The Monster of Spider Lake - My Family Travels

A few years ago, my family decided to rent a cottage at a random lake called Spider Lake, found by Traverse City, Michigan. To picture its location like a true Michigander, lift your right hand, palm toward your face, and look at the pad of your ring finger. That’s just about where this lake is.

We rented a huge cottage—one that held the six members of my family, my two grandparents, and my uncle, aunt, and three cousins—along with a rowboat and a paddleboat. My family, us kids especially, were very excited for the trip. You see, our cousins lived in Chicago, about six hours away, so we hardly saw them. The times we did spend together were the most fun any of us could remember. When we got there, we dashed out into the cottage and greeted everyone enthusiastically. After many hugs, we decided to take a look outside.

The place was gorgeous. Our lake was one of several small branches connected to each other in a chain. The smooth, glassy surface of our portion was surrounded by hills on three sides and dotted with other quaint little cabins along with soaring tree canopies all around. A small sandbar with a tiny forest could just be seen near the opposite end of the lake. We spent the next few days swimming, boating, and just having fun.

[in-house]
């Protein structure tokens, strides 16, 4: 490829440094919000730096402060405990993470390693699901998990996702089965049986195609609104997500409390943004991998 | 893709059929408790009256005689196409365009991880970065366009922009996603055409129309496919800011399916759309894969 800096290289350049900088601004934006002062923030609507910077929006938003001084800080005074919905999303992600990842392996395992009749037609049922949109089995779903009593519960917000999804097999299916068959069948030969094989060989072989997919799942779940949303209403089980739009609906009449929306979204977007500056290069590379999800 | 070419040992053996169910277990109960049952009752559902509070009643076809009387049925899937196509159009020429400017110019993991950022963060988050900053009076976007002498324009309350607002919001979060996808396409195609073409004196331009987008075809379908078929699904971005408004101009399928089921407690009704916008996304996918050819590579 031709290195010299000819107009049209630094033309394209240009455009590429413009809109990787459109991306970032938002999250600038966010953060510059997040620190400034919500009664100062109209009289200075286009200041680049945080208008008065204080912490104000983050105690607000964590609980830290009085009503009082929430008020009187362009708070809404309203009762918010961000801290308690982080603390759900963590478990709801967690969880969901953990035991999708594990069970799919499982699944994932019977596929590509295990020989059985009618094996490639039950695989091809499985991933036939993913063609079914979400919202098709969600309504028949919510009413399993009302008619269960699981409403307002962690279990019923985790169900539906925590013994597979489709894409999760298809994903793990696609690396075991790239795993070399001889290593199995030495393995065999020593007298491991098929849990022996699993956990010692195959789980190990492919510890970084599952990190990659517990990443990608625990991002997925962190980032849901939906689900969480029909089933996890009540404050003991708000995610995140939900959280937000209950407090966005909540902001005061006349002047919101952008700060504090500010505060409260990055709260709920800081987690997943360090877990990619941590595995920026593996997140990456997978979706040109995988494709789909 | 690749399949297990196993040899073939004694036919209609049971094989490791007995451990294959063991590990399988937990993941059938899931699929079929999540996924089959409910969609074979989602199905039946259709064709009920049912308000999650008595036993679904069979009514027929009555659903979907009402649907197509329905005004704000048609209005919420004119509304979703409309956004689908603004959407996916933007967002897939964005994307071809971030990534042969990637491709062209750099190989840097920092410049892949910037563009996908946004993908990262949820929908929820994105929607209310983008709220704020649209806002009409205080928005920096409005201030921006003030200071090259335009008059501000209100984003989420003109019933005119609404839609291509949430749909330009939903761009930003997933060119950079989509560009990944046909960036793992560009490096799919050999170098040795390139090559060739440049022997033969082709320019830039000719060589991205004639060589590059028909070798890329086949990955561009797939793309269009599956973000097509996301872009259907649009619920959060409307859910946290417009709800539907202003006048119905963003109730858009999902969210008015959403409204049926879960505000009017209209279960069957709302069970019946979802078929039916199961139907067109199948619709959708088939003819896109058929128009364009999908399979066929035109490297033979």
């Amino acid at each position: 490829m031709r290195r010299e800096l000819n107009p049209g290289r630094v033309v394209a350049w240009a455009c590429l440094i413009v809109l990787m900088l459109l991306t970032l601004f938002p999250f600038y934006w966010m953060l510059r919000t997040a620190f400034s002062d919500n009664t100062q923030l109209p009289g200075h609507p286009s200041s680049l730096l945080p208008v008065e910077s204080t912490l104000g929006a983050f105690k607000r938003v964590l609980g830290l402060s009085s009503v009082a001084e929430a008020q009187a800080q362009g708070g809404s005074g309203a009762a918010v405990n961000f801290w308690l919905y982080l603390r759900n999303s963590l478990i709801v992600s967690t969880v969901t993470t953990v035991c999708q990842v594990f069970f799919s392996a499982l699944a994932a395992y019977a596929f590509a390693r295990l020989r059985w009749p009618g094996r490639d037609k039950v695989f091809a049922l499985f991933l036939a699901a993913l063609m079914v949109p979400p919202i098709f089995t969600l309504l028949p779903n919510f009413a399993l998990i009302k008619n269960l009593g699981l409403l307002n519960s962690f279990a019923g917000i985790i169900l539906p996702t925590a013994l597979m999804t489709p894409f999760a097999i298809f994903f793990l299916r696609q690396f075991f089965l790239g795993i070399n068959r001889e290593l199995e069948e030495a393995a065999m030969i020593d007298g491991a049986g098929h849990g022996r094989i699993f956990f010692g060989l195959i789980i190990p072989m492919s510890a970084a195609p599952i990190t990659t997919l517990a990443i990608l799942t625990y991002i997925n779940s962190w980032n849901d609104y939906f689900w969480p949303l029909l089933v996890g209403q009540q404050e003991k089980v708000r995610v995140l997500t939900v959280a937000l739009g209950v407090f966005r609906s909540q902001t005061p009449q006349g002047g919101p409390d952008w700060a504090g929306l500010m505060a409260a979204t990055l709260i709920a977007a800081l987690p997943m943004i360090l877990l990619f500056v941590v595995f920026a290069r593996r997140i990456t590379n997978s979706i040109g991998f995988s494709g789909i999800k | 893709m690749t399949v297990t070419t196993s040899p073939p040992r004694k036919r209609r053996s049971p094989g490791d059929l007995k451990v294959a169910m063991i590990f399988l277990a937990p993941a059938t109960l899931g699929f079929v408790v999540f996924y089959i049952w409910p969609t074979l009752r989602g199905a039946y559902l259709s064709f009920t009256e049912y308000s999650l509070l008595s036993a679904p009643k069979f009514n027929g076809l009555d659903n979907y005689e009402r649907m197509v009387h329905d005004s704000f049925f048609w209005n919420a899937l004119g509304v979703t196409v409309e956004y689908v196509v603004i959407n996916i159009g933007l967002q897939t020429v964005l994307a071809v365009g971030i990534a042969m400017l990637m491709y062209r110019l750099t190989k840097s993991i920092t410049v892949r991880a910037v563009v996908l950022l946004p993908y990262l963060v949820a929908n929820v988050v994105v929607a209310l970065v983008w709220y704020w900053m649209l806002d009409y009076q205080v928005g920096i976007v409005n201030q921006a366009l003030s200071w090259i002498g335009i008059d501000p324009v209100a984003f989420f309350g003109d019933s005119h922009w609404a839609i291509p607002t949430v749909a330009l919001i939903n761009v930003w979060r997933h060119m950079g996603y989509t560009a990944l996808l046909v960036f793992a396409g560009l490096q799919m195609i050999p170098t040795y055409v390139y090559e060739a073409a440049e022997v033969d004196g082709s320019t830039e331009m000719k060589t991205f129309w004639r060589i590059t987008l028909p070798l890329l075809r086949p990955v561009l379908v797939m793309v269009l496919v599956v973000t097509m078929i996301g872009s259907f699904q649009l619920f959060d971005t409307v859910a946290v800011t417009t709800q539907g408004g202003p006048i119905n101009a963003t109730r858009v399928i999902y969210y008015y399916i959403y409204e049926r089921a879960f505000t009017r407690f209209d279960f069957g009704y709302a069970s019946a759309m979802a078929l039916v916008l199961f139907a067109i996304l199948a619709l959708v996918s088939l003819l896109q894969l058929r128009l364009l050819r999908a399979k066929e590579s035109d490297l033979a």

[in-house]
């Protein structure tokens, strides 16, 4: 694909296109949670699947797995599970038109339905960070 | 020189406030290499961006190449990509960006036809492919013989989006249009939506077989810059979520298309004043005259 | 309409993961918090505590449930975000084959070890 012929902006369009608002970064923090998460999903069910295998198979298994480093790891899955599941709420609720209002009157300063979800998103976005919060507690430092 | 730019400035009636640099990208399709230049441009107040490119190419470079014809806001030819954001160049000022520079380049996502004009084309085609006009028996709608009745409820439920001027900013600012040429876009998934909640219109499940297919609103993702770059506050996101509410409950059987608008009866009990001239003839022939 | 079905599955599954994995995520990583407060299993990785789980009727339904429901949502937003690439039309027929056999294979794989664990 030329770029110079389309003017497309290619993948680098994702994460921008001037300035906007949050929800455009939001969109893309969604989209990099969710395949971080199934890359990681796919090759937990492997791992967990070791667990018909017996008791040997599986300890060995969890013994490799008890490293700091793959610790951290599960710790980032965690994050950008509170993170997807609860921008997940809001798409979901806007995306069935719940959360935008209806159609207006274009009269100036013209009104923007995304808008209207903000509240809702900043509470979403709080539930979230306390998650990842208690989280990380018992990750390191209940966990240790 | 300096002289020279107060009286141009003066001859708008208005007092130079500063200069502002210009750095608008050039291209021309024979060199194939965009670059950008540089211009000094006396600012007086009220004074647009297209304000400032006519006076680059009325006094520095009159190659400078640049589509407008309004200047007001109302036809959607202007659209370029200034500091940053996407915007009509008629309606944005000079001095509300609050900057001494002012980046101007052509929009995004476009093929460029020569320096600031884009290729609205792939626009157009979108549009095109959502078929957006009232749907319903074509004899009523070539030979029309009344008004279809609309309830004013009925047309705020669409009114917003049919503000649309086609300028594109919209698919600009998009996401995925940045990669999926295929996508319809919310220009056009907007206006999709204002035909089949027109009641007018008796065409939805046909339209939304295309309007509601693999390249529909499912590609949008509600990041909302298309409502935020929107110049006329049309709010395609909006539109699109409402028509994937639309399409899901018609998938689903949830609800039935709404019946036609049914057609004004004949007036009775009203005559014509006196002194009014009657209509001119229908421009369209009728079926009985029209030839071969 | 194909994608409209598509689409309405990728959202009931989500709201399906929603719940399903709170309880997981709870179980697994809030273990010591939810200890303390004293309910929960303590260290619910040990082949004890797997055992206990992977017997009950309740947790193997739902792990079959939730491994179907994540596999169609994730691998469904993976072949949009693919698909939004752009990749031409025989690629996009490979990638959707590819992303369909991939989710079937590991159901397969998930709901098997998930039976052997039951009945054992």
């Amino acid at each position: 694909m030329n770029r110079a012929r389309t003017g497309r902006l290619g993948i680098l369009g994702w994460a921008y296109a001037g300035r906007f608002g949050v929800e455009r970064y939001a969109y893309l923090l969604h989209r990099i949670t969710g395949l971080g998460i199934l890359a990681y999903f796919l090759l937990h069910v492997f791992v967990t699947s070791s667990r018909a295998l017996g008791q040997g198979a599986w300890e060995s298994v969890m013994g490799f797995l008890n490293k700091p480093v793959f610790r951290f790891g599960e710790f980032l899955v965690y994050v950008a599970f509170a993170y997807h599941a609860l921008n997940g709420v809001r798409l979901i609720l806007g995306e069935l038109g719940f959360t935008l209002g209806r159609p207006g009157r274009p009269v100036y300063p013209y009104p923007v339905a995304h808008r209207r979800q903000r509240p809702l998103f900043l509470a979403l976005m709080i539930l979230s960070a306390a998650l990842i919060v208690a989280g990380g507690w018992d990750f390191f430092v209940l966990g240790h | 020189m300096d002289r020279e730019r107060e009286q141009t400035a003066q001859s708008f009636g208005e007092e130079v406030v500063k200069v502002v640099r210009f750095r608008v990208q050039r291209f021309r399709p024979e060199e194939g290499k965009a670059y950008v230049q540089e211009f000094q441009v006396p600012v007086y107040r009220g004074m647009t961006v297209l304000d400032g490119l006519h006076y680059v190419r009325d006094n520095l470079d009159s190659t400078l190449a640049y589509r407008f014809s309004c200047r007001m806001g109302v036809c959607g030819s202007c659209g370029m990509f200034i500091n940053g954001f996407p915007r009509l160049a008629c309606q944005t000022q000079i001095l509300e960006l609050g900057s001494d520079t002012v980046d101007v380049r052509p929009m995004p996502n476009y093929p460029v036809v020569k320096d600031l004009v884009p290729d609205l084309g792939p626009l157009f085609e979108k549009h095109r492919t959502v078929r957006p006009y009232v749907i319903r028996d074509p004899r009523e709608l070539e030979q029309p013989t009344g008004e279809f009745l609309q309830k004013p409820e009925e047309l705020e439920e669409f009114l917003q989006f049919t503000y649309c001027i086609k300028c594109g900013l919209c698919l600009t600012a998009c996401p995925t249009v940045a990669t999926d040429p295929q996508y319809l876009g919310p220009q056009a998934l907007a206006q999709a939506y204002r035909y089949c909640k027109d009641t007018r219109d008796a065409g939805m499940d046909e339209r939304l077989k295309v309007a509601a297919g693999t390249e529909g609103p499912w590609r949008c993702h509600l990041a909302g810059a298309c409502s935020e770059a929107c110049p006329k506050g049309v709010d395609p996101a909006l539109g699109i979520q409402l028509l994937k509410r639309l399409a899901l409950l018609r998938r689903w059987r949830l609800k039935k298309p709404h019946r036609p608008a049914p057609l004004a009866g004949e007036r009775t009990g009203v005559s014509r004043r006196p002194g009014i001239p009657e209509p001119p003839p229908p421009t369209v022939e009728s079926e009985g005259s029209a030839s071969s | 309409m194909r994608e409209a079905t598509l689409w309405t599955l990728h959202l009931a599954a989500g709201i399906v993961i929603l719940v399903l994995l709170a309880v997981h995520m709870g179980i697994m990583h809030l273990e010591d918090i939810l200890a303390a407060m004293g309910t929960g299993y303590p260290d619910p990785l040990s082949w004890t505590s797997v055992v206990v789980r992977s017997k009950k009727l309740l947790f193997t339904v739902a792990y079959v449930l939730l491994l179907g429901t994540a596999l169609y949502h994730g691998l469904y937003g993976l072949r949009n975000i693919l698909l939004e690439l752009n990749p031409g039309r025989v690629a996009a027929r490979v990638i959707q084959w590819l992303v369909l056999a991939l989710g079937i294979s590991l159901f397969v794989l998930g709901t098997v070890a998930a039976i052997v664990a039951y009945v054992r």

On the fourth morning of our stay, my little brother ran out into the lake to splash around a bit and came back in tears. His toe had been hurt by something and when we checked the water, we saw the culprit: a snapping turtle. It floated easily across the surface of the shallow water, peeking its head out and almost daring us to venture into his waters. This put a slight damper on things as none of us was very keen on getting a turtle bite.

We devised a plan. We were going to capture the turtle, now dubbed “Snappy,” and take him far away, to another part of the lake chain. Thus began our campaign against the not-so-little guy. We tried bating him into a net with whatever food we could find, but none would tempt him. My uncle devised a sort of catcher out of a pole, a swimming noodle, and a small fishing net. He tried valiantly all day to try and capture the turtle but the reptile seemed determined to stay free. Snappy would get closer and closer to the net, each kick of his little legs bringing him closer to my uncle’s victory, until Snappy would dive and leave my uncle reciting some choice, unrepeatable words. When everyone had almost given up hope, my eldest cousin managed to snag the mischievous little devil on her fishing line and bring him onto the pier. My uncle triumphantly took pictures with Snappy and his turtle-catcher so that he could claim that he caught him. My dad and uncle took him roughly a mile away to a connected lake. We slept soundly that night.

The next and last day of our vacation was spent with water games, our minds clear of fear of having our appendages snapped at. We were just getting out of the water when we saw him again. Snappy was swimming by on his back, diving in and out of the water, flaunting his success at having returned to his home. We were baffled and called Snappy smart, sly, and other unprintable words. So we left the cottage that day, wondering how the next occupants would deal with the little monster that inhabited Spider Lake.

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